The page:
F8, Facebook’s annual developers conference, was earlier this week, so we decided to host this week’s Gadget Lab podcast entirely in VR, which means you’ll need an Oculus Go headset to listen to it as well. Just kidding, but really, that might be the future if Facebook’s vision for social VR comes to fruition. We also heard a lot about Facebook’s plans for a more social Instagram–think live video-chatting with your friends while you browse their vacation photos–and more AR filters. And if you ever happened to think that Facebook creeping on potential dates should just become an Official Thing, Facebook has you covered there: it used the F8 stage to announced a new service called “Dating,” one that lets Facebook users make a separate profile and use a dedicated inbox specifically for that activity. Really, what better way to get to the heart of privacy concerns than by going straight to users’ hearts.
But in all seriousness, Facebook’s prowess in technology was on full display this past week, Congressional testimonies be damned. Behind the $200 headset and the dating app and the bunny rabbit AR filters exists a company that is working frantically to not just keep up but actually lead on things like artificial intelligence, machine learning, and advanced optical displays. At the end of the day, Facebook still makes money off of advertising. But for a couple days a year, it gets to pretend its whole reason for existence is to connect the world while playing in a fun R&D sandbox.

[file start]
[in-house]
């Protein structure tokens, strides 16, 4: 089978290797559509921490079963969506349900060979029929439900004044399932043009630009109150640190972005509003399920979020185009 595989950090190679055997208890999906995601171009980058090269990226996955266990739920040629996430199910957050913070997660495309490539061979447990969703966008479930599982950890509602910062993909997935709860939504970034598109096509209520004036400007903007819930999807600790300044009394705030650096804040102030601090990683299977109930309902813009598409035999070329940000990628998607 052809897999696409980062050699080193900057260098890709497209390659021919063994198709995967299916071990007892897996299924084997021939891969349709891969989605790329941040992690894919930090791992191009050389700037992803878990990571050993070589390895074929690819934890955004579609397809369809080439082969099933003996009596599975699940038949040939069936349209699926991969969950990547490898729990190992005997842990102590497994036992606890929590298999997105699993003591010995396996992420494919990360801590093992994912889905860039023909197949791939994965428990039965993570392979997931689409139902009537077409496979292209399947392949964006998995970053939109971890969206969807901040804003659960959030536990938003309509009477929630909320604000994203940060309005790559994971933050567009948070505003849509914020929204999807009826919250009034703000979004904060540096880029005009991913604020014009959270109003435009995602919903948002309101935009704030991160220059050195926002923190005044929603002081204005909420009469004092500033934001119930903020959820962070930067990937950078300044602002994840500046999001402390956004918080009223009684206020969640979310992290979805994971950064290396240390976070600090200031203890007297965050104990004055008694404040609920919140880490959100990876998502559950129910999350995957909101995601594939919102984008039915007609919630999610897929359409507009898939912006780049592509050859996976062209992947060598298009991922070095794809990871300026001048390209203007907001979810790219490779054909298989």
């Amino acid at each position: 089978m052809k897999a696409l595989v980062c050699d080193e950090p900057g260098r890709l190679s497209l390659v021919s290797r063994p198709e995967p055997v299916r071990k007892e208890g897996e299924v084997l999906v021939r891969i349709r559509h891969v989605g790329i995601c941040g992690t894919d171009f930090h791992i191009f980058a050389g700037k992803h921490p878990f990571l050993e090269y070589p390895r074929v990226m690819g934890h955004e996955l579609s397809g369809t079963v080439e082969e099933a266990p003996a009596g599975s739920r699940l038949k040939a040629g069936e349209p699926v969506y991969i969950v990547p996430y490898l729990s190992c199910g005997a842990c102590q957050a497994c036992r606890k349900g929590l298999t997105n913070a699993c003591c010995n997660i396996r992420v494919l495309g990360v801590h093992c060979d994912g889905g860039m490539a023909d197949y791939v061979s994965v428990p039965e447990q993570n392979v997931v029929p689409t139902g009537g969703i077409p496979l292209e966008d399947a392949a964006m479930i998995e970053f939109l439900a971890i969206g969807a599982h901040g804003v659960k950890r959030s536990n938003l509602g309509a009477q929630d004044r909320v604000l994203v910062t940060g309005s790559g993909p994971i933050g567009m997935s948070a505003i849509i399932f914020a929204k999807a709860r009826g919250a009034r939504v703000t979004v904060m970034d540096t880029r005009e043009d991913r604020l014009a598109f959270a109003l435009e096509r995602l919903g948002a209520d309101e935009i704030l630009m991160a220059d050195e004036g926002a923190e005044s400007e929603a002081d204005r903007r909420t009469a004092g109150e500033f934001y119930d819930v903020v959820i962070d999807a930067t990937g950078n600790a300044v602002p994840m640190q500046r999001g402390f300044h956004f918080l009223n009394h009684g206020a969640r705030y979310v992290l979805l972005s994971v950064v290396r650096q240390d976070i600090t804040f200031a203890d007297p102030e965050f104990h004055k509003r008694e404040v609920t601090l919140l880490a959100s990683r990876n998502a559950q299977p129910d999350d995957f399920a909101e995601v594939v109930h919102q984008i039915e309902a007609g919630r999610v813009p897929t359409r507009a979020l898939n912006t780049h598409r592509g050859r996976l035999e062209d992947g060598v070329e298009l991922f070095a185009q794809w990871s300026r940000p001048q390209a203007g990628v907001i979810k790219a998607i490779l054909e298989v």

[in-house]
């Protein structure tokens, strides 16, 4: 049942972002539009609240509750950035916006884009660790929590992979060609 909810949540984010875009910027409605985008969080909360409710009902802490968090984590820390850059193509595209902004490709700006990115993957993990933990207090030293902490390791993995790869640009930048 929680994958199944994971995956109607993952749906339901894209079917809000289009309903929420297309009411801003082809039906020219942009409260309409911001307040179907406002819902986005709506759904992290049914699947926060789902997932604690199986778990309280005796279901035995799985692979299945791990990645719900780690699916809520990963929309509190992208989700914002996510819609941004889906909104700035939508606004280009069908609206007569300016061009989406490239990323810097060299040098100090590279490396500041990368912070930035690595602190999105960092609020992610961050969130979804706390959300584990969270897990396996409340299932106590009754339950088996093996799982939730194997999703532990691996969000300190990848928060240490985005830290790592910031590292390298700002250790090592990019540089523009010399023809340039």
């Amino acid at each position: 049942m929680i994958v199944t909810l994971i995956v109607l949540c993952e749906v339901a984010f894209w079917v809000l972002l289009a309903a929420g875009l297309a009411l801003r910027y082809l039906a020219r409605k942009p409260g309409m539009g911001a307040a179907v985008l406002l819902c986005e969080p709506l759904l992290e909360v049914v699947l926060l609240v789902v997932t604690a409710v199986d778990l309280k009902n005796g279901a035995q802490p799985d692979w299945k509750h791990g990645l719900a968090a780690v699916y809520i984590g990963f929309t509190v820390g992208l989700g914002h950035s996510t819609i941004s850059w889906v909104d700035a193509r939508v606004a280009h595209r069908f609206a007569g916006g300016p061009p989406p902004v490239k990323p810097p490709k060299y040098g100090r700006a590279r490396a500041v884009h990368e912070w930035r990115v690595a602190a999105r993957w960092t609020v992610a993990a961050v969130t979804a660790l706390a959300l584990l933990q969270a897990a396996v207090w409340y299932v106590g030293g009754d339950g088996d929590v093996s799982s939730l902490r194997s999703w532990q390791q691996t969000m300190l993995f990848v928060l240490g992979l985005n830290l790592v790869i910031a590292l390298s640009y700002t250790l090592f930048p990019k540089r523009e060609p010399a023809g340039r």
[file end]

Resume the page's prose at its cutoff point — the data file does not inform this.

Some notes: You can find all of our F8 coverage right here, including Steven Levy’s interview with Mark Zuckerberg ahead of the big event; Tom Simonite’s story on how Facebook is using #puppy hashtags on Instagram to feed its computer vision AI; Peter Rubin’s review of Oculus Go; Lauren’s story about Facebook’s need to crack down on VR apps before VR suffers the same issues as the main Facebook platform; and Arielle’s recap of the biggest news from the F8 Day One keynote.
Recommendations this week: Michael says run, don’t walk to check out the new Lenovo Mirage Solo virtual reality headset, which at $400 is double the cost of the Oculus Go but also offers a better overall viewing experience (his full review is here); Arielle recommends WIRED staffer Peter Rubin’s new book, Future Presence: How Virtual Reality is Changing Human Connection, Intimacy, and the Limits of Ordinary Life; and Lauren recommends this episode of the Tim Ferriss show, which features WIRED editor-in-chief Nick Thompson (clearly we are very proud of our colleagues).
Send the hosts feedback on their personal Twitter feeds. Arielle Pardes is @pardesoteric, Lauren Goode is @laurengoode, and Michael Calore is @snackfight. Bling the main hotline at @GadgetLab. Our theme song is by Solar Keys.
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